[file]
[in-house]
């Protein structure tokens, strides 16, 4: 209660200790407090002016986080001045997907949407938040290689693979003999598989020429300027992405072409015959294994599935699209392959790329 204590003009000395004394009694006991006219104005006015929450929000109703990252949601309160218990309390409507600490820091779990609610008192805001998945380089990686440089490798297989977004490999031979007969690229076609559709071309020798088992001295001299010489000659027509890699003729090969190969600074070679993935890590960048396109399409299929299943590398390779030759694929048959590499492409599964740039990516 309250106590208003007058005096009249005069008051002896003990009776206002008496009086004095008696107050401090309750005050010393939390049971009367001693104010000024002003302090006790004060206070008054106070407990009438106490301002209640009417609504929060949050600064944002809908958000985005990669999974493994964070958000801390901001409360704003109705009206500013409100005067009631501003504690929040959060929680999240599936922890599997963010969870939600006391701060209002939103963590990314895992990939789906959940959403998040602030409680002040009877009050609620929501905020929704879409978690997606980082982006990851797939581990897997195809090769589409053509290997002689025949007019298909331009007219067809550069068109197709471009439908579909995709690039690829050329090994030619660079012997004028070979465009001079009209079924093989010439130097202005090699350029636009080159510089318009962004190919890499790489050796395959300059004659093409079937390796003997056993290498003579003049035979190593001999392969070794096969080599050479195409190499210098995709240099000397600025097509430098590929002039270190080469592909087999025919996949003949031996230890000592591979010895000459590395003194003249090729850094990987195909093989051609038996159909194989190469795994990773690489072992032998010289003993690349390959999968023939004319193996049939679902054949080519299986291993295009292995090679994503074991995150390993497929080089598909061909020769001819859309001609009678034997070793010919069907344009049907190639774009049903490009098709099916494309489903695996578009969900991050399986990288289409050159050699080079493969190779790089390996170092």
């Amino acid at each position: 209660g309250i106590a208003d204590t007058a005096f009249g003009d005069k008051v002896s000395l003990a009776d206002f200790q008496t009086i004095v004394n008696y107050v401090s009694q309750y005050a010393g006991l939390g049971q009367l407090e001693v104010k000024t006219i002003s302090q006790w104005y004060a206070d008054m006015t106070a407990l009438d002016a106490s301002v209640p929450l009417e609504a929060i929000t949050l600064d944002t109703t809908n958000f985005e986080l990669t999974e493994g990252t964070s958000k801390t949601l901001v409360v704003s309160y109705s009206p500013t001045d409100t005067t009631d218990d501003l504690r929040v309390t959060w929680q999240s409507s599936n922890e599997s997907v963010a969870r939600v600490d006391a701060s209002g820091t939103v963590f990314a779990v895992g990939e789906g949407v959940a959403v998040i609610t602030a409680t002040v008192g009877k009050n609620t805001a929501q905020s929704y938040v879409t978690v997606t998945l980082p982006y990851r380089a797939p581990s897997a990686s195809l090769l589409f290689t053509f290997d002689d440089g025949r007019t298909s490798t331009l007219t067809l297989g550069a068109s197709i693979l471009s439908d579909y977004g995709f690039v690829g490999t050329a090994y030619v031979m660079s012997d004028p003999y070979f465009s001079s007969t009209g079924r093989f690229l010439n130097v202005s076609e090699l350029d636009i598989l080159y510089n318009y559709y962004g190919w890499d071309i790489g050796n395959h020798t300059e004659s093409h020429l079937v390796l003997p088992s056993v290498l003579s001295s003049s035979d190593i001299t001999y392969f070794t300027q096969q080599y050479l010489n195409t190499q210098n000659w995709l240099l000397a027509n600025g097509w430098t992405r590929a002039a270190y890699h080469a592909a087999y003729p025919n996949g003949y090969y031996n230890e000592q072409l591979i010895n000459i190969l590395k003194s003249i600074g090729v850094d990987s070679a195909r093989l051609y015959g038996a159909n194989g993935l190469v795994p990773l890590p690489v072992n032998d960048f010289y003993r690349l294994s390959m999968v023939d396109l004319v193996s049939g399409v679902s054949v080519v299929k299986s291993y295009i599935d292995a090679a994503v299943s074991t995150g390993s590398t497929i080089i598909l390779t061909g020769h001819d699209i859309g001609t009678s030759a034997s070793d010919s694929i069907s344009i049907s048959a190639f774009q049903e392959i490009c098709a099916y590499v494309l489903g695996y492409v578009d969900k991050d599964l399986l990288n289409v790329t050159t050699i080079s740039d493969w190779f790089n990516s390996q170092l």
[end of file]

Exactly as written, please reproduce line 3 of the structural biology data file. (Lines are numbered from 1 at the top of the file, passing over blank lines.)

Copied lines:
């Amino acid at each position: 209660g309250i106590a208003d204590t007058a005096f009249g003009d005069k008051v002896s000395l003990a009776d206002f200790q008496t009086i004095v004394n008696y107050v401090s009694q309750y005050a010393g006991l939390g049971q009367l407090e001693v104010k000024t006219i002003s302090q006790w104005y004060a206070d008054m006015t106070a407990l009438d002016a106490s301002v209640p929450l009417e609504a929060i929000t949050l600064d944002t109703t809908n958000f985005e986080l990669t999974e493994g990252t964070s958000k801390t949601l901001v409360v704003s309160y109705s009206p500013t001045d409100t005067t009631d218990d501003l504690r929040v309390t959060w929680q999240s409507s599936n922890e599997s997907v963010a969870r939600v600490d006391a701060s209002g820091t939103v963590f990314a779990v895992g990939e789906g949407v959940a959403v998040i609610t602030a409680t002040v008192g009877k009050n609620t805001a929501q905020s929704y938040v879409t978690v997606t998945l980082p982006y990851r380089a797939p581990s897997a990686s195809l090769l589409f290689t053509f290997d002689d440089g025949r007019t298909s490798t331009l007219t067809l297989g550069a068109s197709i693979l471009s439908d579909y977004g995709f690039v690829g490999t050329a090994y030619v031979m660079s012997d004028p003999y070979f465009s001079s007969t009209g079924r093989f690229l010439n130097v202005s076609e090699l350029d636009i598989l080159y510089n318009y559709y962004g190919w890499d071309i790489g050796n395959h020798t300059e004659s093409h020429l079937v390796l003997p088992s056993v290498l003579s001295s003049s035979d190593i001299t001999y392969f070794t300027q096969q080599y050479l010489n195409t190499q210098n000659w995709l240099l000397a027509n600025g097509w430098t992405r590929a002039a270190y890699h080469a592909a087999y003729p025919n996949g003949y090969y031996n230890e000592q072409l591979i010895n000459i190969l590395k003194s003249i600074g090729v850094d990987s070679a195909r093989l051609y015959g038996a159909n194989g993935l190469v795994p990773l890590p690489v072992n032998d960048f010289y003993r690349l294994s390959m999968v023939d396109l004319v193996s049939g399409v679902s054949v080519v299929k299986s291993y295009i599935d292995a090679a994503v299943s074991t995150g390993s590398t497929i080089i598909l390779t061909g020769h001819d699209i859309g001609t009678s030759a034997s070793d010919s694929i069907s344009i049907s048959a190639f774009q049903e392959i490009c098709a099916y590499v494309l489903g695996y492409v578009d969900k991050d599964l399986l990288n289409v790329t050159t050699i080079s740039d493969w190779f790089n990516s390996q170092l």